Chinese telecoms companies like ZTE and Huawei face severely tightened access to the U.S. market despite the Trump administration's deal this week to give ZTE a lifeline after it agreed to a steep fine. Amid persistent worries that their phones, routers and other products will open a path for Beijing's spying on the United States, analysts say the U.S. government will remain broadly closed to products of the two companies and that the U.S. telecoms industry will remain under pressure to avoid their equipment. Indeed, four Democratic and Republican senators, criticizing the deal that will permit ZTE to resume purchasing U.S. electronics components, proposed legislation Thursday for an outright ban on the government buying products and services from both ZTE and Huawei.
But experts say the move could hinder the growth of next-generation 5G wireless networks in the United States. The two Chinese companies are poised to become global leaders in the 5G rollout, just beginning this year in several countries.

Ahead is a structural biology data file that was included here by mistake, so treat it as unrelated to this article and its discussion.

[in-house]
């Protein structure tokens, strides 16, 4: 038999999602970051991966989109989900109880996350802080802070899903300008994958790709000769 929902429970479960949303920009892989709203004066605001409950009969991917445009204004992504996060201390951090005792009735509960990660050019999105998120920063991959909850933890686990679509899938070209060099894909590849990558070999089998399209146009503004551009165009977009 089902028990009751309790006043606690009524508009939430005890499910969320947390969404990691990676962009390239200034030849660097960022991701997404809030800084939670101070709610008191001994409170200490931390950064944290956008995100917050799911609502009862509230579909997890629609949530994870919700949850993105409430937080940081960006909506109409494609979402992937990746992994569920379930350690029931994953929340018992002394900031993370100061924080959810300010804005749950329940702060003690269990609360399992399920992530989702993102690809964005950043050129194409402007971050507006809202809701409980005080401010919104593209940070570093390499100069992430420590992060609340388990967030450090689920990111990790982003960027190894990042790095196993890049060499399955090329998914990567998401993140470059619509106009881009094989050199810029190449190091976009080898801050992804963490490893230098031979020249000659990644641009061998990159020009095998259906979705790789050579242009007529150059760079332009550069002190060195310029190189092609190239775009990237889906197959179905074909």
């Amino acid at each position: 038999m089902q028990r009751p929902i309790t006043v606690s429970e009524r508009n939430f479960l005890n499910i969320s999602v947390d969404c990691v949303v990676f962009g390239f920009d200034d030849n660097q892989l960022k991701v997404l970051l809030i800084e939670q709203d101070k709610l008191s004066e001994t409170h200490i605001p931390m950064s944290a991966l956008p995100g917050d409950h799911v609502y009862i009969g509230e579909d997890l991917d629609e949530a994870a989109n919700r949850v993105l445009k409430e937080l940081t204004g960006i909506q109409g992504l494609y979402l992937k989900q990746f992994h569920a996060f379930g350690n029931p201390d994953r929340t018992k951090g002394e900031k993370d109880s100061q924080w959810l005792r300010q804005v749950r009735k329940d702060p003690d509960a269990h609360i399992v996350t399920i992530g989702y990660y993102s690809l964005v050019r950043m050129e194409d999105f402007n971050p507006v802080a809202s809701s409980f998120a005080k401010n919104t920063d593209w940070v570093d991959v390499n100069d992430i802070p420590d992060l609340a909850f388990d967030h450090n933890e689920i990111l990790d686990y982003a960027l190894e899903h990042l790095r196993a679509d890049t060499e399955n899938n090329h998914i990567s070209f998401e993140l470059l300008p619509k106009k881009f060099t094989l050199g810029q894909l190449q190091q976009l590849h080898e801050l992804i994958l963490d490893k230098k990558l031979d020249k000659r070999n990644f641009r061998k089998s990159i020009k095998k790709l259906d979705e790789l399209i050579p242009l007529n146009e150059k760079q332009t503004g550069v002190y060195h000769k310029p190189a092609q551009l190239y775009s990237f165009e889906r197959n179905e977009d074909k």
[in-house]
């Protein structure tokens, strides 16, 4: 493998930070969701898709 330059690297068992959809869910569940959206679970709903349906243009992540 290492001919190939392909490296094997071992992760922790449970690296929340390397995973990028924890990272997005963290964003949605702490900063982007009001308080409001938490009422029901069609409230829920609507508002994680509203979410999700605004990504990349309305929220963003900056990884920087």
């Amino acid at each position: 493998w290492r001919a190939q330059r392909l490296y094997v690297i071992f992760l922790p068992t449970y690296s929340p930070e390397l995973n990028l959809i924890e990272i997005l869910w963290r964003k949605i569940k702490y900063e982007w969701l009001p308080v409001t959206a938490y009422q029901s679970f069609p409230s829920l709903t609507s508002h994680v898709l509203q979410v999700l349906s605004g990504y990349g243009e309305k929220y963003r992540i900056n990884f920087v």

"The overall concern is that these companies are close to the Chinese government," said Paul Triolo, a China security specialist at the Eurasia Group. With fifth-generation mobile technology, he said, "the concern becomes magnified" because the technology is heavily cloud-based, potentially leaving sensitive data accessible by the service provider.
Indeed, US officials have repeatedly suggested that the two companies could design their equipment to allow Chinese intelligence to hack into American networks and siphon off personal data and communications from cellphones. A 2012 congressional report said the use of Huawei and ZTE equipment in U.S. critical infrastructure "could undermine core US national-security interests." In February, six top intelligence and security chiefs told a Senate panel they would not use equipment from either company. And in May the country's top counterintelligence official, William Evanina, likewise confirmed that ZTE phones are too risky. In 2016, U.S. security consultant Kryptowire discovered that millions of Android smartphones made in China contained firmware that relayed their data, contacts and texts back to a Shanghai marketing company every 72 hours, unknown to users.
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